Taglit-Birthright Israel Connects Americans and Israeli LGBTQ Community

The UJA Federation of New York profiled the IsraelExperts LGBTQ Taglit-Birthright Israel trip from this past winter 2011-2012. The article discusses details of the trip's itinerary and also talks about Joey Kuhn, one of the trip's participants who has previously not applied to Taglit-Birthright Israel because he was "concerned about how his sexual orientation would be recieved." However, the trip turned out to be an incredible, open minded experience that "exceeded every expectation that [Kuhn] had."

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Birthright Connects American and Israeli LGBTQ Community

Many of Joey Kuhn’s friends had been on Birthright and had come back with rave reviews. They’d fallen for the country’s natural beauty, the chance to meet and bond with Israeli soldiers, and a thousand other details of the trip.

So why had Kuhn never been on Birthright? Kuhn, who is gay, was concerned about how his sexual orientation would be received. But despite his initial hesitation, he finally booked his El Al ticket and started packing his bags.

“I’m a little nervous about what the reaction will be,” Kuhn, who lives in Manhattan, said before the trip. “I’m not sure how accepting people are of the LGBT community. In any unfamiliar place, you never know how open you can be about your sexual identity.” From January 4th through the 15th, 40 Americans, including Kuhn who chaired the trip, participated in the first federation-supported LGBT Birthright bus, funded by UJA-Federation and the Jewish Community Center (JCC) in Manhattan, and organized in part by UJA-Federation’s Emerging Leaders & Philanthropists.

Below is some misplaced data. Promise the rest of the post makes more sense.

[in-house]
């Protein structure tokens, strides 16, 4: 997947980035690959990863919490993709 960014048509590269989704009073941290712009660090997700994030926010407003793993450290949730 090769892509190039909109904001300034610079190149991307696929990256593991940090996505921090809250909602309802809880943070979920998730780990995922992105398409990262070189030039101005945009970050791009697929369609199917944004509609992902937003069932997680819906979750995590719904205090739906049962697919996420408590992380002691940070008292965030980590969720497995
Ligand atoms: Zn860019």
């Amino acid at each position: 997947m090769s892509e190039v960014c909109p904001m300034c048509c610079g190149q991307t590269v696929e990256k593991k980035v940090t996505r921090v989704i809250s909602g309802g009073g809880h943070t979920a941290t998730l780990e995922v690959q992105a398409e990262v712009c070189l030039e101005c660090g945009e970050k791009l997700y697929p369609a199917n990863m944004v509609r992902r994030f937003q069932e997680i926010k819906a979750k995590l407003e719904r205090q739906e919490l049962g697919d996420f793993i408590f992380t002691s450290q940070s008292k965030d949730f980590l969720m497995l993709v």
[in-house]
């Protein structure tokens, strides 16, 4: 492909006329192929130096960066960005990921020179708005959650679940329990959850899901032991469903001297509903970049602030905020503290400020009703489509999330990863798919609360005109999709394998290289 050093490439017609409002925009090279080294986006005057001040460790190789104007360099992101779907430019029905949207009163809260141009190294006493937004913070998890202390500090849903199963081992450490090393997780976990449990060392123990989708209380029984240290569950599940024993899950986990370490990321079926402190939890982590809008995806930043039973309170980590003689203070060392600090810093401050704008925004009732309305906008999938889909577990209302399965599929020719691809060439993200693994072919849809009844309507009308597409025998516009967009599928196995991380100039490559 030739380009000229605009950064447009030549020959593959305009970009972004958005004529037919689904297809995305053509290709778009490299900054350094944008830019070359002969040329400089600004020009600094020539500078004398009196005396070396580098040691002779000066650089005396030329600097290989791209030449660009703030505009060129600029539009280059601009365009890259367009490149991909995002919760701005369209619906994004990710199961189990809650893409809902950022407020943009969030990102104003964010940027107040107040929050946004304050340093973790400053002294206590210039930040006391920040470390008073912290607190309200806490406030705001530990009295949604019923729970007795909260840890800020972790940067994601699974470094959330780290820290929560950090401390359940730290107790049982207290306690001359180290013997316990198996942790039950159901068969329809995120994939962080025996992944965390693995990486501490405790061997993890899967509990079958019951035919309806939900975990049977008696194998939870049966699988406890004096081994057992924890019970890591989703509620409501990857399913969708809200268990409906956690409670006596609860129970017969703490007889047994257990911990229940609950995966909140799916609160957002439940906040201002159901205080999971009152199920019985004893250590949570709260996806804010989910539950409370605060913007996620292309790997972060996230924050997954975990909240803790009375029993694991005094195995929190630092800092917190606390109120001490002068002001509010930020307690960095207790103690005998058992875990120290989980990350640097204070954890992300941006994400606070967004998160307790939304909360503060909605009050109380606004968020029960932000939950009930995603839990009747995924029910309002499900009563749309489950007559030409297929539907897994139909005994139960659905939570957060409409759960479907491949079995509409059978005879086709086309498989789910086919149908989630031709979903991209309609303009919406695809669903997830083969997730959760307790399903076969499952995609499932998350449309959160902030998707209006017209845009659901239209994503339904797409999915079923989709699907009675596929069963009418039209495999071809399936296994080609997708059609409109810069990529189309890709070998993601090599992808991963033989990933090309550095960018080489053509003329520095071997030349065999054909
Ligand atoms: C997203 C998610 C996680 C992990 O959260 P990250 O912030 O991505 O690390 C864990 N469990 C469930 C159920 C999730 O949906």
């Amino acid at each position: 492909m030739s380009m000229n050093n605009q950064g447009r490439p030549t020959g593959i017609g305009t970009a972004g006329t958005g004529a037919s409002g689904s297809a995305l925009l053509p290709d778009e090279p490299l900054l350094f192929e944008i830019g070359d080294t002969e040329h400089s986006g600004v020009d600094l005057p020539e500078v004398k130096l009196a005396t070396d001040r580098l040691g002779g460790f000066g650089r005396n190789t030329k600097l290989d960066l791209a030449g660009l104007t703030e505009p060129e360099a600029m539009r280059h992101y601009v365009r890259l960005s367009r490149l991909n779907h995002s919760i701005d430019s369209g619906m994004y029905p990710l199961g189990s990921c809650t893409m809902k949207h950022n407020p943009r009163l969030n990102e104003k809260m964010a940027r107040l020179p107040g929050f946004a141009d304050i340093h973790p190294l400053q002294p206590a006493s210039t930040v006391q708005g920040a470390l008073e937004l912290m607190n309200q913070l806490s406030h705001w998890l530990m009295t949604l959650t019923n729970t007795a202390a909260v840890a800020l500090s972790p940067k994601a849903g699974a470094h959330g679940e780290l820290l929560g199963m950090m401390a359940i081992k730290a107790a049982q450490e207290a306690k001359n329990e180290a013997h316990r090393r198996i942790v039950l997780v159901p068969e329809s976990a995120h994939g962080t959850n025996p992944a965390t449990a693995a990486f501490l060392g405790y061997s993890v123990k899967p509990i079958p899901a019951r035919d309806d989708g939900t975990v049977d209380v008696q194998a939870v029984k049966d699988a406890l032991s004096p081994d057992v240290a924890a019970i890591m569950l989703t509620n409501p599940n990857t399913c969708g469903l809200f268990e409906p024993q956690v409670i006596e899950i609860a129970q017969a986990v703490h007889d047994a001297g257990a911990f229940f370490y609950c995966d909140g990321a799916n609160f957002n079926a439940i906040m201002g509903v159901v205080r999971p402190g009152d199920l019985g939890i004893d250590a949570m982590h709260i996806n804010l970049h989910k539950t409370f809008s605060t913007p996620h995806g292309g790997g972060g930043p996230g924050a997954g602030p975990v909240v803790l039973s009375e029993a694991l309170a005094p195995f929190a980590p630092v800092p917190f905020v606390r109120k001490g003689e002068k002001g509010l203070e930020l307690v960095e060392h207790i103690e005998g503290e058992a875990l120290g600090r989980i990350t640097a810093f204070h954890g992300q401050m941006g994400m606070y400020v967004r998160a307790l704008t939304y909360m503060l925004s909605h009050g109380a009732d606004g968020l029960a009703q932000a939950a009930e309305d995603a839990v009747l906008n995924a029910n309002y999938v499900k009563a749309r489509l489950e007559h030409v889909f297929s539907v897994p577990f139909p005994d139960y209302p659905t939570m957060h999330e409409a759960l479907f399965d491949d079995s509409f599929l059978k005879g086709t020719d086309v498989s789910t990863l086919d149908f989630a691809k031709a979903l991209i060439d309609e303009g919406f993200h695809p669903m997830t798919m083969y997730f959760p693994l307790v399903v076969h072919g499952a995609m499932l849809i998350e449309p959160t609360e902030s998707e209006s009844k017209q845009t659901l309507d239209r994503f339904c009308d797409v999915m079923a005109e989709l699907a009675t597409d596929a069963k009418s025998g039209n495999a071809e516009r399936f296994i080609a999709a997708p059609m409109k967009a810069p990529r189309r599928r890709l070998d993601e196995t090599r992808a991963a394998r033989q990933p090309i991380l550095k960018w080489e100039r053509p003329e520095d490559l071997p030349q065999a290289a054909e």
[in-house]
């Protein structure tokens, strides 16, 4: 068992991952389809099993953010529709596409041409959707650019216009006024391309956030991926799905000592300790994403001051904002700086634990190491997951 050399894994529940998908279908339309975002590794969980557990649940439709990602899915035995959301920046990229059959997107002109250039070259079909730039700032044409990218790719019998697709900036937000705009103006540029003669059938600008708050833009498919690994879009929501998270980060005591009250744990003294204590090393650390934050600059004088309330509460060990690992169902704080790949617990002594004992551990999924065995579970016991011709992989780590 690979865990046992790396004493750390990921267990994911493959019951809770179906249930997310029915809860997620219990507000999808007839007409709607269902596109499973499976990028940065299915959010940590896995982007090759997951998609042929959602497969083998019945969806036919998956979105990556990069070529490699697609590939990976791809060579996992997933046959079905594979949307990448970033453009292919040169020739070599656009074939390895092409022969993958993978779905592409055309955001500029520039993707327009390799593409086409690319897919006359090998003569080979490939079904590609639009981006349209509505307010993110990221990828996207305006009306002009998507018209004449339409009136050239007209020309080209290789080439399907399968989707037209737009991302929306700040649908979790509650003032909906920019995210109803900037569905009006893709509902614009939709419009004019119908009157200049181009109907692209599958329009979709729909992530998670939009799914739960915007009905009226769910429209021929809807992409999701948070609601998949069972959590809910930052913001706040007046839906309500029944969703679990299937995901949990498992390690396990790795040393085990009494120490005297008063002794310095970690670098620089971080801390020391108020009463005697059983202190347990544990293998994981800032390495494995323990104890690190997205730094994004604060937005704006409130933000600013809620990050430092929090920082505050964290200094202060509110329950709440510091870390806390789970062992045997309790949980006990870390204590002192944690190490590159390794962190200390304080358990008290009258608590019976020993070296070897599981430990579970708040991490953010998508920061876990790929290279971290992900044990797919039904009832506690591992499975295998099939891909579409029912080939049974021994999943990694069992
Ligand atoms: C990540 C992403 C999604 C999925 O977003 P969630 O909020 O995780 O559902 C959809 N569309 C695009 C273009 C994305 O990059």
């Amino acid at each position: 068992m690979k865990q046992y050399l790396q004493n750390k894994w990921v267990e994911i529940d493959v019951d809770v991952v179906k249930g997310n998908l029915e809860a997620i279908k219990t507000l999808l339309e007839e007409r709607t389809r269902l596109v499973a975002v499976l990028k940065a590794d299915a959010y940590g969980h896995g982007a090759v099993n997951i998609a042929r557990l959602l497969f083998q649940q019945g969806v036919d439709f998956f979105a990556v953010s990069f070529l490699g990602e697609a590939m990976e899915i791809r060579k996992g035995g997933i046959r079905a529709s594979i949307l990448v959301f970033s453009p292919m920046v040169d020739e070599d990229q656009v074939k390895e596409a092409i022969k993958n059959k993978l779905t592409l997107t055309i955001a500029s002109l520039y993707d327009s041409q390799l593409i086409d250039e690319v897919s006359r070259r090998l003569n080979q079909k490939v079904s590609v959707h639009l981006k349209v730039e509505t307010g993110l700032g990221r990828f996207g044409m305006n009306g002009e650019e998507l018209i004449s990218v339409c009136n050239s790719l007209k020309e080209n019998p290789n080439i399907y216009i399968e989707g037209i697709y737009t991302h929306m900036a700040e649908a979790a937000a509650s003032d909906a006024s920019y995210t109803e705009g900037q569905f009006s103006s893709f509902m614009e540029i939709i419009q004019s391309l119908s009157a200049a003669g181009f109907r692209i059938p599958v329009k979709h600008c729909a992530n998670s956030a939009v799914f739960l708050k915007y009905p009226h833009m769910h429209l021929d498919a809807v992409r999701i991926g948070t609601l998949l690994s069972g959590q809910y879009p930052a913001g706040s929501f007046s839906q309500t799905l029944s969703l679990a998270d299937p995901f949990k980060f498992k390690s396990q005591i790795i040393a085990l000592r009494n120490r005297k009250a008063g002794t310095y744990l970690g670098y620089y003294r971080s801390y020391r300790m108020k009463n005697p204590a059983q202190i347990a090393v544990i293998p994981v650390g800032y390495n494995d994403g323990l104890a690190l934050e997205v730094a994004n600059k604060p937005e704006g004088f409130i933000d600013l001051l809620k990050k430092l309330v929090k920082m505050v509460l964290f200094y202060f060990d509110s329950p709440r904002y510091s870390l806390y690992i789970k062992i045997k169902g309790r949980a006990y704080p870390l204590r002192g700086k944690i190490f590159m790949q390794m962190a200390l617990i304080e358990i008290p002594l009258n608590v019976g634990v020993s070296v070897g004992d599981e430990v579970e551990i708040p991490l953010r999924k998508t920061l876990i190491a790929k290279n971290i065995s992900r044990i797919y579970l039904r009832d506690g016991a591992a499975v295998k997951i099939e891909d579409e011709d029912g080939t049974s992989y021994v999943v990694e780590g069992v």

When he returned, it was clear that Kuhn’s initial anxieties had melted away. “The trip was so spectacular, it exceeded every expectation I had,” he says. “I never thought that I would want to live in the Middle East, but I could tell you that after going to Tel Aviv I would love to live in Tel Aviv.”

What transpired on his 10-day whirlwind trip that changed Kuhn’s mind? Part of it was the experiences that most Birthright participants have: sojourning in a Bedouin tent, floating in the Dead Sea, exploring Tel Aviv nightlife, and of course the emotional journey to Yad Vashem.

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